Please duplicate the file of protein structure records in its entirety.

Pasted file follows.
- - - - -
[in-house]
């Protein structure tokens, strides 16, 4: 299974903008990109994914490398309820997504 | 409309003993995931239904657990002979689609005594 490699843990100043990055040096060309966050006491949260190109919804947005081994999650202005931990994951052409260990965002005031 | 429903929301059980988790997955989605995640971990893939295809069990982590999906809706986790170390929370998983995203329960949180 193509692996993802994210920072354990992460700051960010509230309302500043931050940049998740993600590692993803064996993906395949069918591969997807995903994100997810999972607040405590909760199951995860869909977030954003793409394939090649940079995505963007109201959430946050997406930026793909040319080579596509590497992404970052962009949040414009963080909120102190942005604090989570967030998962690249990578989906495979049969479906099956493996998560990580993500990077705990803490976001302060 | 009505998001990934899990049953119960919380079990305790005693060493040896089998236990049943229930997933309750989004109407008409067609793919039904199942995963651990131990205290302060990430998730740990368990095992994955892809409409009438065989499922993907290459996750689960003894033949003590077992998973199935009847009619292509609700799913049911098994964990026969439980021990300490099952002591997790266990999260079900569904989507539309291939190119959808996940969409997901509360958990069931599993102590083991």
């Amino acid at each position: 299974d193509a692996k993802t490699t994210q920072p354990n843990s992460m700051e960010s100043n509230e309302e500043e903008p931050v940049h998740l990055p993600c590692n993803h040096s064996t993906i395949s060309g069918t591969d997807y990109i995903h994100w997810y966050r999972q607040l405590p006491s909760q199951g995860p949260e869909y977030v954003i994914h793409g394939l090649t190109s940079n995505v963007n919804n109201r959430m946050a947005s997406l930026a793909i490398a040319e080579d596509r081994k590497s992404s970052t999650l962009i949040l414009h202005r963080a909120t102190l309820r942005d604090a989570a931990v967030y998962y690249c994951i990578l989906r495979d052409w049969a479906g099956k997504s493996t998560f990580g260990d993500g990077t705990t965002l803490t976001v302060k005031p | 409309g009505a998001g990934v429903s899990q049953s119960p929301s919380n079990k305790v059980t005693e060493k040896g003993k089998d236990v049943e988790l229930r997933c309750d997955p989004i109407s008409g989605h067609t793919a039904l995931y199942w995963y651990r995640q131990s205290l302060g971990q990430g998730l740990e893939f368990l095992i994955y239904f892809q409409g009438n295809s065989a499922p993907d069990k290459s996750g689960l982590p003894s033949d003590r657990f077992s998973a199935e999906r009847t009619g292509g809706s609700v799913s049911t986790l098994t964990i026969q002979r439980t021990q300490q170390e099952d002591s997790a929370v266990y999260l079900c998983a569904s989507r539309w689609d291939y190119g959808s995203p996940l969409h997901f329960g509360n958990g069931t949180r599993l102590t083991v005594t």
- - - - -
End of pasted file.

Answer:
[in-house]
């Protein structure tokens, strides 16, 4: 299974903008990109994914490398309820997504 | 409309003993995931239904657990002979689609005594 490699843990100043990055040096060309966050006491949260190109919804947005081994999650202005931990994951052409260990965002005031 | 429903929301059980988790997955989605995640971990893939295809069990982590999906809706986790170390929370998983995203329960949180 193509692996993802994210920072354990992460700051960010509230309302500043931050940049998740993600590692993803064996993906395949069918591969997807995903994100997810999972607040405590909760199951995860869909977030954003793409394939090649940079995505963007109201959430946050997406930026793909040319080579596509590497992404970052962009949040414009963080909120102190942005604090989570967030998962690249990578989906495979049969479906099956493996998560990580993500990077705990803490976001302060 | 009505998001990934899990049953119960919380079990305790005693060493040896089998236990049943229930997933309750989004109407008409067609793919039904199942995963651990131990205290302060990430998730740990368990095992994955892809409409009438065989499922993907290459996750689960003894033949003590077992998973199935009847009619292509609700799913049911098994964990026969439980021990300490099952002591997790266990999260079900569904989507539309291939190119959808996940969409997901509360958990069931599993102590083991």
């Amino acid at each position: 299974d193509a692996k993802t490699t994210q920072p354990n843990s992460m700051e960010s100043n509230e309302e500043e903008p931050v940049h998740l990055p993600c590692n993803h040096s064996t993906i395949s060309g069918t591969d997807y990109i995903h994100w997810y966050r999972q607040l405590p006491s909760q199951g995860p949260e869909y977030v954003i994914h793409g394939l090649t190109s940079n995505v963007n919804n109201r959430m946050a947005s997406l930026a793909i490398a040319e080579d596509r081994k590497s992404s970052t999650l962009i949040l414009h202005r963080a909120t102190l309820r942005d604090a989570a931990v967030y998962y690249c994951i990578l989906r495979d052409w049969a479906g099956k997504s493996t998560f990580g260990d993500g990077t705990t965002l803490t976001v302060k005031p | 409309g009505a998001g990934v429903s899990q049953s119960p929301s919380n079990k305790v059980t005693e060493k040896g003993k089998d236990v049943e988790l229930r997933c309750d997955p989004i109407s008409g989605h067609t793919a039904l995931y199942w995963y651990r995640q131990s205290l302060g971990q990430g998730l740990e893939f368990l095992i994955y239904f892809q409409g009438n295809s065989a499922p993907d069990k290459s996750g689960l982590p003894s033949d003590r657990f077992s998973a199935e999906r009847t009619g292509g809706s609700v799913s049911t986790l098994t964990i026969q002979r439980t021990q300490q170390e099952d002591s997790a929370v266990y999260l079900c998983a569904s989507r539309w689609d291939y190119g959808s995203p996940l969409h997901f329960g509360n958990g069931t949180r599993l102590t083991v005594t």